There are two main groups of spiders in Australia, the mygalomorphs and the araneomorphs. The mygalomorphs are often referred to as "ancient" or "primitive" spiders as they represent the earliest known spiders. Generally these spiders are large, hairy and live in the ground. The main characteristics of "ancient" spiders are they breathe through two pairs of abdominal pouches (book- lungs), have two pairs of spinnerets (silk producing organs) and they have chelicerae (jaws) that strike downwards like a pick-axe. These spiders are also known to be nocturnal and live in burrows in the ground. The Trapdoor and the Funnel-web spiders are examples of the spiders which belong to this group.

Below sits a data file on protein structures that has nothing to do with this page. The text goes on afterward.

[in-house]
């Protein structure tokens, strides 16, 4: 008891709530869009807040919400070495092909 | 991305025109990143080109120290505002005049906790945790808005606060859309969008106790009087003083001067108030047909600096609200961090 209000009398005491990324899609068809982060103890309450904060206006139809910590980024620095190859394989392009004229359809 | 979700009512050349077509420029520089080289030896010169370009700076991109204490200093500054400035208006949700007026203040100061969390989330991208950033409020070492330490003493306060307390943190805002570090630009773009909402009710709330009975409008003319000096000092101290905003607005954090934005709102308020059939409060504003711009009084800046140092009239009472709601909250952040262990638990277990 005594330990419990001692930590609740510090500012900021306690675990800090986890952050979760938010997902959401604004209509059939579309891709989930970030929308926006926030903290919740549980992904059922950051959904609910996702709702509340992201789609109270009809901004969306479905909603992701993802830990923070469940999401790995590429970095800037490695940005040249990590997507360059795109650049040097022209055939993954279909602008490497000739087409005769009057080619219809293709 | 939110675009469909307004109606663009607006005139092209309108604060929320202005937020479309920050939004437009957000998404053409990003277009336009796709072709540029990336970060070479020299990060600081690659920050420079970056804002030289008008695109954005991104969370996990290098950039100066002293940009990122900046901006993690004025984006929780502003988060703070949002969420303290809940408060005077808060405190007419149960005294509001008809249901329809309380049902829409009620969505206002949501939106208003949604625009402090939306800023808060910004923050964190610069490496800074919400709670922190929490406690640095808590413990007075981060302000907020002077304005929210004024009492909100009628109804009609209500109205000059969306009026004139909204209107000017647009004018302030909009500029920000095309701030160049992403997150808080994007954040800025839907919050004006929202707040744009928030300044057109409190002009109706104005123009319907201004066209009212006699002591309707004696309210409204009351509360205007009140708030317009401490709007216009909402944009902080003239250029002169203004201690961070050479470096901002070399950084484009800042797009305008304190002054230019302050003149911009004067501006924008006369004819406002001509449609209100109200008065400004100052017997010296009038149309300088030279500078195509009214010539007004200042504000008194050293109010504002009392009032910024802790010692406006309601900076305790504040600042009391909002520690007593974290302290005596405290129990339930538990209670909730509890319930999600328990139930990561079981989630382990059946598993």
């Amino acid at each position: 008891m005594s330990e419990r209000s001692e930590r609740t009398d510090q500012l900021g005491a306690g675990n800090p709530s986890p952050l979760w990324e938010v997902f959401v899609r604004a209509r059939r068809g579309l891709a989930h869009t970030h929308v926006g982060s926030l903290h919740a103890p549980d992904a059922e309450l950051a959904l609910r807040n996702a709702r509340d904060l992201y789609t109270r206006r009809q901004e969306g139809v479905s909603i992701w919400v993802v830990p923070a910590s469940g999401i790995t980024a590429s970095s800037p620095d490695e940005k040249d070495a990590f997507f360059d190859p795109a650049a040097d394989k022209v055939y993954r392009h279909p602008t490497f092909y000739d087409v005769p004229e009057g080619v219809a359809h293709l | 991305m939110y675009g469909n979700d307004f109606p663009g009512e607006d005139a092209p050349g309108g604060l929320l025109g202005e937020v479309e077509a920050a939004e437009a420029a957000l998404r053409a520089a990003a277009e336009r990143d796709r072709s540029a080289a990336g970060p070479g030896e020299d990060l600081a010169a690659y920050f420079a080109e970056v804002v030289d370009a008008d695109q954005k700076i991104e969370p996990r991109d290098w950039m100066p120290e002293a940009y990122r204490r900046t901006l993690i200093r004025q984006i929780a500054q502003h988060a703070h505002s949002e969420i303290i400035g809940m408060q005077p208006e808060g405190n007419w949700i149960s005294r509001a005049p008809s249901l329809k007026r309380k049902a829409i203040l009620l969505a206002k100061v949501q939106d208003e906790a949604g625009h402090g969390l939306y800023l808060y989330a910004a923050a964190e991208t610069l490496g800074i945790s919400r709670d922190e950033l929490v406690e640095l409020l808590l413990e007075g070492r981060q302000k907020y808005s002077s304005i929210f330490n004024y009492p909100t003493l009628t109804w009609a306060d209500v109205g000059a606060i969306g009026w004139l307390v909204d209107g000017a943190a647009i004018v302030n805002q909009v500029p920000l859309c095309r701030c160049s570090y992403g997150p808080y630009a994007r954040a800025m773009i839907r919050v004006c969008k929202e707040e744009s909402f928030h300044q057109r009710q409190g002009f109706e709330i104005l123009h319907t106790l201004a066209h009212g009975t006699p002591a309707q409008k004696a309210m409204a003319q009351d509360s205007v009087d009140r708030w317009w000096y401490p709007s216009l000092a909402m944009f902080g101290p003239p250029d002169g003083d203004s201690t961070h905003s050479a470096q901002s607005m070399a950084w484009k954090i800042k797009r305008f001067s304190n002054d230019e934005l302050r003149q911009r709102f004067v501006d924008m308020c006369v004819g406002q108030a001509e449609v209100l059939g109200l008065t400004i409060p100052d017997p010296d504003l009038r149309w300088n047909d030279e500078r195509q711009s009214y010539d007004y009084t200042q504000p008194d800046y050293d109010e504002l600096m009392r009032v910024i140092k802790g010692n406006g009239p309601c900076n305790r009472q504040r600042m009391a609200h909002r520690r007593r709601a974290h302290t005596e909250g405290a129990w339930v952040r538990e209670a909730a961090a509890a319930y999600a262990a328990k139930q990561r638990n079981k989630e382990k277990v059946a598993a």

The araneomorphs are often referred to as the "modern" or "true" spiders. The main characteristics of a "modern" spider is that they breathe through one pair of book-lungs as well as a separate breathing system (through tracheal tubes), their chelicerae (jaws) works side to side (inwards) like pincers, they mainly use silk to snare their prey and they have three pairs of spinnerets (silk producing organs). The Huntsmen ,Wolf and Jumping spiders all belong to this group.